Frank Polizzi leans forward over the clay on his wheel, and with a few gentle upward pulls, he shapes a pot’s neck. He speaks to a gathering crowd as he works, one clay-speckled blue-jean leg rhythmi- cally kicking the wheel, glasses perched at the very tip of his nose.
“Every pot is actually an abstract sculpture of the human body,” he says to his rapt audience at Mulberry Pottery in Mineral Point, Wisconsin (50 miles southwest of Madison). As he talks, a tall vase rises from the wheel, like a slim dancer stretching on a stage, one more piece of art among thousands on display during the Fall Art Tour.
For three days each October, 50 artists around Mineral Point, Dodgeville, Baraboo and Spring Green open their studios and homes to the public. The self-guided tour spans 60 miles of south- west Wisconsin’s dairy country, with signs pointing to painters, sculptors, photographers, weavers, jewelers, glass artists, potters and woodworkers. Visit- ing artists on their private turf is an inti- mate treat. You’ll see watering cans hanging like an oversize mobile above goldsmith Frank Kudla’s patio, and at Longbranch Gallery, you’ll peek into the cozy nest where Judith Sutcliffe paints tiles by a pellet stove. At many stops, you’ll spend as much time chatting as browsing. And you’ll eat lots of cookies.
Rather than rush, savor the tour by staying at an inn or bed-and-breakfast in the historic mining town of Mineral Point, where restaurants feature local cheese and produce. Fall foliage dapples the rolling hills like thick daubs of paint on a grassy canvas, a fitting backdrop for a weekend of Wisconsin-born art.
Art Tour Trip Guide
The free Fall Art Tour runs in mid-October. Check the website for dates, hours, maps, detailed info about the artists, and ideas for restaurants and lodgings. (608) 987-3787; fallarttour.com
The town-to-town route measures 60 miles, but you’ll zigzag a lot between rural stops. You’ll enjoy the tour more if you meander and accept that you won’t see everyone. That said, here are a few stops to watch for.
A Different Angle/Helen’s Daughters Studios Jewelry maker Frank Kudla and handbag artist Char terBeest Kudla welcome visitors to make s’mores by their fire pit. (608) 356-9048; helensdaughters.com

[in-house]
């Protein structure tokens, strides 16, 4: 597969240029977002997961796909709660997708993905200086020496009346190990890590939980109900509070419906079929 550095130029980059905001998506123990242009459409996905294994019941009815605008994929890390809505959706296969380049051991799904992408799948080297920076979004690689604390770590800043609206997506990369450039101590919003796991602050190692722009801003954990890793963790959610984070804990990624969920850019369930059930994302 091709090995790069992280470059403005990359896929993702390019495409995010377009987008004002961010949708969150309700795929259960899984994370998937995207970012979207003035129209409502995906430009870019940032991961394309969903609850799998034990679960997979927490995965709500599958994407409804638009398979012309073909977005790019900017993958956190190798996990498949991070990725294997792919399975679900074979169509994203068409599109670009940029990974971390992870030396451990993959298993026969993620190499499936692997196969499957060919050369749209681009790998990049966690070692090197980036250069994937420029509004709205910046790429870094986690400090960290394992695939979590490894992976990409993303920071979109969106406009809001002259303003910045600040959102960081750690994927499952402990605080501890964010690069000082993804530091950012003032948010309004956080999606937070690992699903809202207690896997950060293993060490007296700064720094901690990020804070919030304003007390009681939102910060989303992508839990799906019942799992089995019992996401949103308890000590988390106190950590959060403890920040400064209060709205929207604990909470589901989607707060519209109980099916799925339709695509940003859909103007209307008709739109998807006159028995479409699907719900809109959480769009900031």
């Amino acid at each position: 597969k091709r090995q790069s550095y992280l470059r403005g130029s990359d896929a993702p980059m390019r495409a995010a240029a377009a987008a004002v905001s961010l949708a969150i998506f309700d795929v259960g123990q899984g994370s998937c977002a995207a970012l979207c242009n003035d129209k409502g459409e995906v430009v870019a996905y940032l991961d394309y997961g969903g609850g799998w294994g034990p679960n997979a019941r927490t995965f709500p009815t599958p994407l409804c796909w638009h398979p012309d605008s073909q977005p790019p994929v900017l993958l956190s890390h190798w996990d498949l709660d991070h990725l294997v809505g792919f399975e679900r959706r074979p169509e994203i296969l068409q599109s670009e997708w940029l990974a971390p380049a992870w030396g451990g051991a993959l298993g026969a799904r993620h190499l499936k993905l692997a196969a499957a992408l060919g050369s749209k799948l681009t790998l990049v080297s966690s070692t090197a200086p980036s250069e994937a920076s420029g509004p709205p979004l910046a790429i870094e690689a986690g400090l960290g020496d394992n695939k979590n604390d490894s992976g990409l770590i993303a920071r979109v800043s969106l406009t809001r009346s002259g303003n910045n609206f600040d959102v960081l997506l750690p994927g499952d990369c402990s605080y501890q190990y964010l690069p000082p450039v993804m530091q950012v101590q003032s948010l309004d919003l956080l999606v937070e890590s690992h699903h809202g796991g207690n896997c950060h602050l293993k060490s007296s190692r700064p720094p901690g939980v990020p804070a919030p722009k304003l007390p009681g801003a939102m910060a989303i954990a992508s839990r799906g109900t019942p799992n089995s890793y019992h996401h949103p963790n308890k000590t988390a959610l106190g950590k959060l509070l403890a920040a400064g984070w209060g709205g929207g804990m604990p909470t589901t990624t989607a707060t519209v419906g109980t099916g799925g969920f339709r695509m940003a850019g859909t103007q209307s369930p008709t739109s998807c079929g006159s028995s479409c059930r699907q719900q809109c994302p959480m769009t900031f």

Linda Kelen This overstuffed studio invites conversation. Ask about Linda’s dog, whose epic disappearance (and heroic return) inspired a fun series of woodblock prints. (608) 924-3202
Longbranch Gallery Open year-round, this gallery shows work from 60 artists. We love Beth Bird’s colorful etched portraits. (608) 987-4499; longbranchgallery.com
Alan Anderson Design It’s fascinating to watch how the grain and bend of wood guides these father-son furniture makers. (608) 356-1721; alanandersondesign.com
Mulberry Pottery Frank Polizzi crafts wheel-thrown stoneware and some hand-formed pieces, such as an alligator downspout. (608) 987-3659; themulberrypottery.com
Little Village Cafe A soda-fountain-style restaurant on Baraboo’s downtown square surprises diners with its flavorful, original burritos. (608) 356-2800; littlevillagecafe.com
The Spring Green General Store The “blue place with the porch” serves fresh, simple sandwiches, salads, burritos and breakfast dishes. (608) 588-7070; springgreengeneralstore.com
Brewery Creek Inn Spacious rooms offer whirlpool tubs and fireplaces, plus there’s a brewery-restaurant. From $169. (608) 987-3298; brewerycreek.com
Shake Rag Alley The creative hub of Mineral Point, this art school also offers homey lodgings. Rooms from $99; suites from $169. (608) 987-3292; shakeragalley.com
A version of this story was originally published in the September/October 2011 Midwest Living. Prices, dates and other details are subject to change; please check specifics before making travel plans.